When you arrive at Mass that day pray to the Holy Spirit for your delivery of God's Word, and also for the hearts of all in the congregation to be blessed in a special way by hearing it.*

Yes. That is the same for me. Lectors are not reading, but proclaiming The Word. We must be mindful in my congregation that some people do not know how to read! I have attended all the workshops available for those who have Ministries at Mass so that I may be better informed to serve and help.

Quote from DaveBj:
And if there are names in the readings that you don't know how to pronounce, you should have a resource (or a resource person) that you can consult so that you can pronounce them correctly without stumbling. We have a deacon who insists that the beggar at the rich man's gate was named "Lazareth," and when it comes time to read the genealogy in the 1st chapter of Matthew, I want to plug my ears.

That is not "too" bad. I was walking by a shrine's gift shop and there was a Bishop next to me. He asked me how I liked it, and I told him that I did like it, but (with sad-anger in my voice), “I would never go inside.” Surprised, he asked why. When I told him I had found “white witchcraft” :bigyikes: items inside and so had other people, he asked me to show him. He did ask me if I had done something about it. I had, but nothing was done. He then took it to the Director of the whole place (he told me he would, and thanked me for the information). All those items were removed! :tiphat: :extrahappy: I only know enough to stay away from that stuff! :thumbsup:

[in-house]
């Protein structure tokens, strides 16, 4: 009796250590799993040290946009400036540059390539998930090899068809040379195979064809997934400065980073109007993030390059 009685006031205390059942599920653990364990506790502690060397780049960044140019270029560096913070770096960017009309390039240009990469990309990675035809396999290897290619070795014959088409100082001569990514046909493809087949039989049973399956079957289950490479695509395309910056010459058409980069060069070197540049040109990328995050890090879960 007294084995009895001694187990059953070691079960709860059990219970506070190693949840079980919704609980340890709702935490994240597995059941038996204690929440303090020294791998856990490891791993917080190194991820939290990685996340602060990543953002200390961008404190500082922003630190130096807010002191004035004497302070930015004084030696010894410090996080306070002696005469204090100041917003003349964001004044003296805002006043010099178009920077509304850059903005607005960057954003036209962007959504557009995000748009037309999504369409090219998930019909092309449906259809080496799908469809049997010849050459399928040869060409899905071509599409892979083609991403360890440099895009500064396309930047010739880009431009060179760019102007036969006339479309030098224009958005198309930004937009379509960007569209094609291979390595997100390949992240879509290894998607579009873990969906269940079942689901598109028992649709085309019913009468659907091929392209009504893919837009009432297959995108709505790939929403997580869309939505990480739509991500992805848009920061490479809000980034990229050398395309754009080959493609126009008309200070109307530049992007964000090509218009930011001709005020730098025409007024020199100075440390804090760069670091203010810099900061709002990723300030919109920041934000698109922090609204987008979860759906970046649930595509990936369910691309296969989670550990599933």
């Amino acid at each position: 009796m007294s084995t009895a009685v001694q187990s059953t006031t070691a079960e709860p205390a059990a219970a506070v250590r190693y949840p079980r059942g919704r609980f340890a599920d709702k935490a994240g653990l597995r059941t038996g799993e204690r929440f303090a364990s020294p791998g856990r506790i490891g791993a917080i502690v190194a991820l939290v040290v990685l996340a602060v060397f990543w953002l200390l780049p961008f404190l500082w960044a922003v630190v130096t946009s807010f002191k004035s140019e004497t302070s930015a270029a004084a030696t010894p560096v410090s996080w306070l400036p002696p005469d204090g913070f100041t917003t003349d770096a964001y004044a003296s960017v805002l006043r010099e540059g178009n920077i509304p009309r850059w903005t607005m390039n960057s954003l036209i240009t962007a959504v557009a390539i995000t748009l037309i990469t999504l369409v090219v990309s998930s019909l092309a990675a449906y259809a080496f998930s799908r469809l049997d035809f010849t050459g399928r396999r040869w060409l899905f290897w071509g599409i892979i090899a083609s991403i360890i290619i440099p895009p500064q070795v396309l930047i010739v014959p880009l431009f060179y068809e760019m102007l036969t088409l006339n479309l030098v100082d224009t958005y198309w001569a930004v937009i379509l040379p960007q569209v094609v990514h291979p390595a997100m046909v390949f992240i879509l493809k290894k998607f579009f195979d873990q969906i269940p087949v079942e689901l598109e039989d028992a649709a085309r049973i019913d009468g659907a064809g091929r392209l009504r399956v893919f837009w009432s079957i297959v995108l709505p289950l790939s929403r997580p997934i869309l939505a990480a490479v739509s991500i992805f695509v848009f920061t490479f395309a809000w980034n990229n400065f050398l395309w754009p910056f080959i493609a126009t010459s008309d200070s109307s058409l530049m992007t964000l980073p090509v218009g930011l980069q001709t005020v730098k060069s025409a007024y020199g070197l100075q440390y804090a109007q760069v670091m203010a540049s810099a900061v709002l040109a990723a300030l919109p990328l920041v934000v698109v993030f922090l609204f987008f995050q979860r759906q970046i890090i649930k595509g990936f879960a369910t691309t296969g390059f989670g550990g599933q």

Is there a place, resource book, website, where the pronunciation list could be found . . . in Spanish? "I" do not want the lectors to depend on one person -- s/he could leave!

Thank you each for all your help! The only "thing" I can do to repay you is to pray for you. You have my prayers. :signofcross: :blessyou:


#10

Greetings Every One!

I pray you are well.

In my research last night (not because I do not value your outstanding input, but because I also want to do my part) at the United States Conference of Catholic Bishops (USCCB) website, I came across the following paragraph in the “document” The Theological Vision of Sacrosanctum Concilium and the Roman Missal

Blessing of Sacred Things
There is an increased emphasis throughout the revised Instruction on the care of all things destined for liturgical use, including everything associated with the altar (350), and liturgical books, which should be “worthy and suitable to that particular purpose.” (350) Thus the tabernacle (314), organ (313), ambo (309), presidential chair (310), vestments for priests deacons and lay ministers (335), sacred vessels (333), and all things destined for use in the liturgy should receive the requisite blessing. [All emphasis added.]

I must learn how to do quotes in this website!

I am not trying to be difficult, but it states “’should’ receive” and “requisite”. Maybe because English is my second language, that confuses me. Does this “should” here give any options? :hmmm:

Do you think this is something I may use in defense of the use of the actual Lectionary during Mass?

Thank you very much for all your help.


#11